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Labor Matter of Public Importance - Homelessness
Ms O'CONNOR (Clark - Leader of the Greens) - Thank you to Ms Standen and the honourable member for Franklin for bringing this Matter of Public Importance debate on today. It is important that we acknowledge in this place that, right now, there are people who are so-called, sleeping rough, sleeping under bridges, crashing at their friend's houses, sleeping in shipping containers, caravans and in highly unaffordable and unsuitable accommodation.
Let us be really clear about where this began, where this crisis started. It started in 2014, that is a fact. The Labor-Greens government delivered 2200 new affordable energy efficient homes. It was a massive investment in increasing the supply of social and affordable housing. It all stopped when the Liberals were elected to the Tasmanian parliament and when the Liberal/National party was elected to the federal parliament. One of the first things that Tony Abbott as prime minister - and, hello everyone, how great was that result on Saturday night - one of the first things that Tony Abbott did as prime minister, with Joe Hockey as his treasurer, was to slash the national rental affordability scheme. From then on there was a chronic underinvestment in housing at a federal and state level.
Even in the last federal budget, which was brought down before Scott Morrison went to an election, there is a $200 million cut to the National Affordable Housing Agreement in real terms over the forward Estimates. There is an $800 million cut to the National Partnership Agreement on Homelessness over the forward Estimates. That is the kind of chronic under-resourcing that we are dealing with here.
The best results for people who need a home in Tasmania come when all three levels of government are working together and are prepared to invest in increasing the supply of social and affordable housing.
In the last term of the parliament, for three years and three state budgets, there was no substantial increase in funds for social and affordable housing. At the same time as the Government was allowing unchecked expansion of new listings for short stay accommodation and underinvesting in increasing the supply of social and affordable housing and rolling over to the federal government who chronically and callously underinvest in people right across the spectrum of social services in this country.
Every member of this place knows because of our engagement with our constituents that the single most important foundation for life's successes, for your capacity to access education, training, employment, recreational opportunities is a secure and affordable home. I quote from a letter that was sent to Mr Jaensch by a Tasmanian woman, a homeless Tasmanian, a divorced 50-year-old, highly-educated homeless Tasmanian, a full-time carer to a now adult and also homeless autistic Tasmanian. I do not know if you recall this letter, Mr Jaensch, but it should have arrived with you in late March, early April. This woman says at the end of her letter to the minister:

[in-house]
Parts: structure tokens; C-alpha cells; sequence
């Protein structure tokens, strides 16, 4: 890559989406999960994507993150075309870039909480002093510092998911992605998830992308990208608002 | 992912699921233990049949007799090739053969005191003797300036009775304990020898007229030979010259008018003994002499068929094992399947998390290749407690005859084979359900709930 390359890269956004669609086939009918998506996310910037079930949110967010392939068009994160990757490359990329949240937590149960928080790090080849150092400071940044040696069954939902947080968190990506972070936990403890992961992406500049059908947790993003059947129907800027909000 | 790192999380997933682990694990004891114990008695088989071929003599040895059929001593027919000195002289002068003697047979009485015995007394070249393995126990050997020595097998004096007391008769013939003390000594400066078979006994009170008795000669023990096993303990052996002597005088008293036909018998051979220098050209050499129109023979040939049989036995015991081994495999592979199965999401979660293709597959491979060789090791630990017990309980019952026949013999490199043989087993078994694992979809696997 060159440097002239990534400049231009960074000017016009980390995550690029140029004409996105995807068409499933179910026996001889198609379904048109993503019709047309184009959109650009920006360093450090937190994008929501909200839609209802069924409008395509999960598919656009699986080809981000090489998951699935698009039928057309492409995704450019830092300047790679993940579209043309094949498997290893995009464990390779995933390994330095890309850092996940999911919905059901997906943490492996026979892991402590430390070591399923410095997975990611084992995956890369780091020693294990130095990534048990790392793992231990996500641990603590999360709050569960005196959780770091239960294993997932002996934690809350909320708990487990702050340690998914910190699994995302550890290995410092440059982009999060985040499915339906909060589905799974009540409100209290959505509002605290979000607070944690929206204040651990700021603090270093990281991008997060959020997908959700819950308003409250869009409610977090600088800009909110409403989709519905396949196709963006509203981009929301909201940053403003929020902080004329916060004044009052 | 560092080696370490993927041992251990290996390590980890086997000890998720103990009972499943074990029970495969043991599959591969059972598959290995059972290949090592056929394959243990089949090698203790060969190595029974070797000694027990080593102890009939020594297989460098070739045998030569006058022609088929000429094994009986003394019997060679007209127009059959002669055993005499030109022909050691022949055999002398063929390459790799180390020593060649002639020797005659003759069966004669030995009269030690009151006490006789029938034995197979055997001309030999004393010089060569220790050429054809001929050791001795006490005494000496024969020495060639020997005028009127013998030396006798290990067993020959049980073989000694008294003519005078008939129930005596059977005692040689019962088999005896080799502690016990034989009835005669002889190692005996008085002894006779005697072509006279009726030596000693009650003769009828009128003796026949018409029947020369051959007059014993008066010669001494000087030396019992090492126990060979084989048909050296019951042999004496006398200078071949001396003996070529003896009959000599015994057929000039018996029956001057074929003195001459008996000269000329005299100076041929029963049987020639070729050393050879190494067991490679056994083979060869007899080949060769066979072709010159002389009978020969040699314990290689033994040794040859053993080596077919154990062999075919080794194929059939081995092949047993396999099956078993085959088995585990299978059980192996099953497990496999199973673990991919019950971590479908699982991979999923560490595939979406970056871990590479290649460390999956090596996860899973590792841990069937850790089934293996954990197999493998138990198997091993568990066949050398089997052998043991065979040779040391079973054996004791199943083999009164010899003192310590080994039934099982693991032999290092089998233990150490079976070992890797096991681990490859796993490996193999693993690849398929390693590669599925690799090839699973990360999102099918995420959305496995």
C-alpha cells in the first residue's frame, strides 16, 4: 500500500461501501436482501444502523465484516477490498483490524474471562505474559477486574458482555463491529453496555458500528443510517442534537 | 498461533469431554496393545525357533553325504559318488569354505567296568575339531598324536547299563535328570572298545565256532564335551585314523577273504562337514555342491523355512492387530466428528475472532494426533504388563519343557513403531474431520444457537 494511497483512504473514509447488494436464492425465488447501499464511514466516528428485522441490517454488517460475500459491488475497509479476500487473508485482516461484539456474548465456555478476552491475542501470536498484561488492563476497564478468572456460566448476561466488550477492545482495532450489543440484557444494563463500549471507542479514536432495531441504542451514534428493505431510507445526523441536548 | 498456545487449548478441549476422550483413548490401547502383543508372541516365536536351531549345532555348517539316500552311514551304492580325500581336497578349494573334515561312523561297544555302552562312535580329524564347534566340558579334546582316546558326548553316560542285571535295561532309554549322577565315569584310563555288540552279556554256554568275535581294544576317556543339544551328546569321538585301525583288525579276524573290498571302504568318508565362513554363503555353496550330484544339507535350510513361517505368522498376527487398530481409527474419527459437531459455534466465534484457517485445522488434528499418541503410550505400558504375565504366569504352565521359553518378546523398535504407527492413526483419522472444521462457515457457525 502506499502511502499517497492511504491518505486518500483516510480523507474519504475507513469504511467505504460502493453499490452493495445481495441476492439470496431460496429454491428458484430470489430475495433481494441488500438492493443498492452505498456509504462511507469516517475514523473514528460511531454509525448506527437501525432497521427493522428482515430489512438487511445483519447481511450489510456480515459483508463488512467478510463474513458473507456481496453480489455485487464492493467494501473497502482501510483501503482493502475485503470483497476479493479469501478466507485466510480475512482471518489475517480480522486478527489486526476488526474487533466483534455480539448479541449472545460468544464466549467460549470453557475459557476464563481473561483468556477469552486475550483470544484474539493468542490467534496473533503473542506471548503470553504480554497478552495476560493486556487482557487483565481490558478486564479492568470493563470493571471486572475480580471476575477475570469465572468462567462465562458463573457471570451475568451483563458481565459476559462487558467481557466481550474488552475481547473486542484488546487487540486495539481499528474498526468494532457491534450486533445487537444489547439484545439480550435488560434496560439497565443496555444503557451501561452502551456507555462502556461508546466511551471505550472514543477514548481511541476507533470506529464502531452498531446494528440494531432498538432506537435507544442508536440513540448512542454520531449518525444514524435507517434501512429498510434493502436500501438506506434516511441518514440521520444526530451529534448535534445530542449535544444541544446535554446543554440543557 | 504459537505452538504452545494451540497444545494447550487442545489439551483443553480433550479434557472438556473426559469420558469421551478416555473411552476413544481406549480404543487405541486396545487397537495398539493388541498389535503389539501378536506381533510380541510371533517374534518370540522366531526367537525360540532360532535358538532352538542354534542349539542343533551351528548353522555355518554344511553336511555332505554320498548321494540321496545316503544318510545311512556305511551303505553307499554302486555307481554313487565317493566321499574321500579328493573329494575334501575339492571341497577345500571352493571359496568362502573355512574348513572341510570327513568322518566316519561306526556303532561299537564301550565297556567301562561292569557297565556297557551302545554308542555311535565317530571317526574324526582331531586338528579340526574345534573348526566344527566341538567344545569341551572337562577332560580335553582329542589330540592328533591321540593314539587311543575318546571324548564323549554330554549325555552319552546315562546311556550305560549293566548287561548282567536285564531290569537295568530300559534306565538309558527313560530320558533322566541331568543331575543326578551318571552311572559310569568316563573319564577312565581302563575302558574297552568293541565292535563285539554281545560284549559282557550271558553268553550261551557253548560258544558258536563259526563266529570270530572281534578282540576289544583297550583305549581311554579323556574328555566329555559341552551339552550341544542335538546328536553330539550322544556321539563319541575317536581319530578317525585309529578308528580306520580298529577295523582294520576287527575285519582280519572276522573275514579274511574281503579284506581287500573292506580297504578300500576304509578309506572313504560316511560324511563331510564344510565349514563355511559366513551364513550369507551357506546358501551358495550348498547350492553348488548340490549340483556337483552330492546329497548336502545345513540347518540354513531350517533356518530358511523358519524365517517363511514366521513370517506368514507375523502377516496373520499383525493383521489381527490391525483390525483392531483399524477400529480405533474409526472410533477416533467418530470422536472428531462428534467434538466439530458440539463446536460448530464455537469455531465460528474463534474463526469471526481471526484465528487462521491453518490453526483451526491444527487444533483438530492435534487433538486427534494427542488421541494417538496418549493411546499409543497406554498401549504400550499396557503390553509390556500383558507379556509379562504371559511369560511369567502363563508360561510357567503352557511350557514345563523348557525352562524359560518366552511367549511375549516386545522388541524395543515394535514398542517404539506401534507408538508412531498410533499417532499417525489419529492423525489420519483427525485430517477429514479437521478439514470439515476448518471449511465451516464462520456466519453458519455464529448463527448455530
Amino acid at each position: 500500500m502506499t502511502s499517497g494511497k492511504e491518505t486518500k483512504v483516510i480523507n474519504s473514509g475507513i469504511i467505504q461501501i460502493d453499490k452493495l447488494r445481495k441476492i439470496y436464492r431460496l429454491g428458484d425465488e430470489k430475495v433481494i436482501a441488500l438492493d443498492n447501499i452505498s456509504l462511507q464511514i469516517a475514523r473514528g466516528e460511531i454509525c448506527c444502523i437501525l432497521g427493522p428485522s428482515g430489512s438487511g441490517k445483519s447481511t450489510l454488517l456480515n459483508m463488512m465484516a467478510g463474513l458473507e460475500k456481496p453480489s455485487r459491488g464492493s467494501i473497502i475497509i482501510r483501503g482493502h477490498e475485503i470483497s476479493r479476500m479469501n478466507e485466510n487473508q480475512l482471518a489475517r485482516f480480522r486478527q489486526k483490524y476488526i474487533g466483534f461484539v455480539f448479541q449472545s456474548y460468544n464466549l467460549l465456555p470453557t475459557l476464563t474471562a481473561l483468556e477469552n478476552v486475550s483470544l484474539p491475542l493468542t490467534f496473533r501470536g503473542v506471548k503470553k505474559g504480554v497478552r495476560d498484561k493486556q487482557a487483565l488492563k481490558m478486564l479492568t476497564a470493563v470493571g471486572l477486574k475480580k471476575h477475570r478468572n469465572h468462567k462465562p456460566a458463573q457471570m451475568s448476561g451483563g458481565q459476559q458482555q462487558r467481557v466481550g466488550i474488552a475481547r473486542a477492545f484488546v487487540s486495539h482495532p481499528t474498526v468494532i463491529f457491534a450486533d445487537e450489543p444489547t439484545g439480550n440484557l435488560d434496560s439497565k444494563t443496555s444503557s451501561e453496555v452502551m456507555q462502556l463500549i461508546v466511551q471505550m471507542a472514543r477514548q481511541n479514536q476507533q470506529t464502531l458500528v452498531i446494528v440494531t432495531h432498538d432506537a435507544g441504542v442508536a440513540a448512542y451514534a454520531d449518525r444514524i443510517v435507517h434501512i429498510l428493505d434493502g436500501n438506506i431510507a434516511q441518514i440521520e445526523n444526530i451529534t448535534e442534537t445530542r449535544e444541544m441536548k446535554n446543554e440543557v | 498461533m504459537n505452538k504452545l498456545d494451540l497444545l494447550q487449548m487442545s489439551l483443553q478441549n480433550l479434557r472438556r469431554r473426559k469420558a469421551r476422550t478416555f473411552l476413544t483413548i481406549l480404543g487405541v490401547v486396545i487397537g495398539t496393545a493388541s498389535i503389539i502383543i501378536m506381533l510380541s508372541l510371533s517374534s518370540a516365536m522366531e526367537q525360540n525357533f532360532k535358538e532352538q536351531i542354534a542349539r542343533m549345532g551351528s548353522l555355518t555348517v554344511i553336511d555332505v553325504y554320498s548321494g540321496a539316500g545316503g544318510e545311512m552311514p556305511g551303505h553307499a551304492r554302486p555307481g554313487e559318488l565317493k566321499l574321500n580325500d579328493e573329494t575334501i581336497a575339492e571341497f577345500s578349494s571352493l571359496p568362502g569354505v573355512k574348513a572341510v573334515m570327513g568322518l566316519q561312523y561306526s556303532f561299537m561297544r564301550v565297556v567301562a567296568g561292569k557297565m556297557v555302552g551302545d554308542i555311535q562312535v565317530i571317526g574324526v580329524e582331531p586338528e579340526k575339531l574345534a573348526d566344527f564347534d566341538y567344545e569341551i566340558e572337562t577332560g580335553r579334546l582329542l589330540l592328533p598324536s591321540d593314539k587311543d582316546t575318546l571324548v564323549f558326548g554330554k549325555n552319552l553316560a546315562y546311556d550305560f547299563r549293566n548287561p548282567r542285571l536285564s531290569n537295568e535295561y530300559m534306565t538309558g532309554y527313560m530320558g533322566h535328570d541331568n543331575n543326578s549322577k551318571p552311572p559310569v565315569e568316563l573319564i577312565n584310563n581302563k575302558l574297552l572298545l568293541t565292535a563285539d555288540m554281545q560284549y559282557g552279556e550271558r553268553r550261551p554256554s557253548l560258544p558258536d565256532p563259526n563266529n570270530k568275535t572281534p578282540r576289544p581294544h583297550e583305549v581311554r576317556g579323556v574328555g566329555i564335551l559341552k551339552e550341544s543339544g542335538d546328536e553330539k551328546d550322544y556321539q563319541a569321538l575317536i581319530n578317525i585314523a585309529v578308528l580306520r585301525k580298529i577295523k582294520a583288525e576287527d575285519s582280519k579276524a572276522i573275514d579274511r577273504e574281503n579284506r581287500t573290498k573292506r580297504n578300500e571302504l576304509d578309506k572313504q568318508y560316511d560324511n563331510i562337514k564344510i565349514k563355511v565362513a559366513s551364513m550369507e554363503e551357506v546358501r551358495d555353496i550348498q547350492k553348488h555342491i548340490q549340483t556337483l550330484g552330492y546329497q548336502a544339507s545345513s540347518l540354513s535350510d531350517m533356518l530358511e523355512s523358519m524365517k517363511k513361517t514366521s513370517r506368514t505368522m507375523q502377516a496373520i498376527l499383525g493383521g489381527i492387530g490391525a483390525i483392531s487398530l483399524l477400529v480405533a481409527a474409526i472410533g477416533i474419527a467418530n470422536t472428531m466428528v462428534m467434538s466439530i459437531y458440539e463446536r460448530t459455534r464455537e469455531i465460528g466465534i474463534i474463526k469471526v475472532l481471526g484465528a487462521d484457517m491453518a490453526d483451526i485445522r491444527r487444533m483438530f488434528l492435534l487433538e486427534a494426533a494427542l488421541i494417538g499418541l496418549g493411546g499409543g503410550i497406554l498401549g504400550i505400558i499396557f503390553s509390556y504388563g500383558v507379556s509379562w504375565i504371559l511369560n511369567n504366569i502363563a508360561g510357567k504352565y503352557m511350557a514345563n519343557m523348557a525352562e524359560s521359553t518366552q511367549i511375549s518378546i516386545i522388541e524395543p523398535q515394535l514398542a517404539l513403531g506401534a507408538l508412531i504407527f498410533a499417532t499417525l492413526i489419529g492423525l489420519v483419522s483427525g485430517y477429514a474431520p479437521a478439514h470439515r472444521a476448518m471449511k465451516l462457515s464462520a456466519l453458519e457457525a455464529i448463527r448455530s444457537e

Homelessness and rental distress is damaging our community in more ways than the narrow economic view your Government takes, not knowing where you are going to live, whether you are going to be able to send your children to school, whether you will be forced to move away from your support network or how you will be able to afford to move when forced to has a deep emotional impact that, in the long run, costs us both in terms of social cohesiveness and mental health. So, with that I will leave you with the words of another member of my support group.
When they measure the impact of homelessness it is all bricks and mortar and logistics. They do not measure the lasting trauma, they do not even acknowledge it. This is a conversation that must be had with our Government so that people like me and those less fortunate, are not having to live with what is akin to post-traumatic stress disorder, due to not having housing security.
Every member of this place wants Mr Jaensch to succeed. Mr Jaensch, we want you to meet the targets for delivering new affordable social housing, but you cannot even be upfront about how many houses of the 900 that were promised by the end of this financial year will have been built. That does not instil, certainly in the Greens, a great sense of confidence in your capacity to deliver or optimism that life for homeless Tasmanians and Tasmanians living in acute housing distress will improve.
People are not pitching their tents on the lawns of Parliament. The Showground has closed to people who do not have a secure home, so the obvious evidence that was before us as parliamentarians of this homelessness crisis, it is not right in front of us but that is not that it is not there. It has been pushed outside.
This is what happens in places like Hobart, London, Sydney: authorities push the problem out of sight and out of mind. What is happening is that people are living in shipping containers. There are more people sleeping up on the Domain and winter is here.
This is a crisis.
Ms Standen - Heaven help them during the Dark Path.
Ms O'CONNOR - Yes, that is right. We have a situation where the housing waiting list has gone from its lowest level in a decade under the previous Labor-Greens government to now its highest level in a decade with more than 3200 Tasmanians on the housing waiting list.
Minister, when you stand up in here and you seek to answer questions with decency in response to the questions that came from the Opposition this morning and you suggest to homeless people that they call an 1800 number, it is incredibly tone deaf. Minister, you need to do better. You need to get out more and talk to more people who are living in housing distress.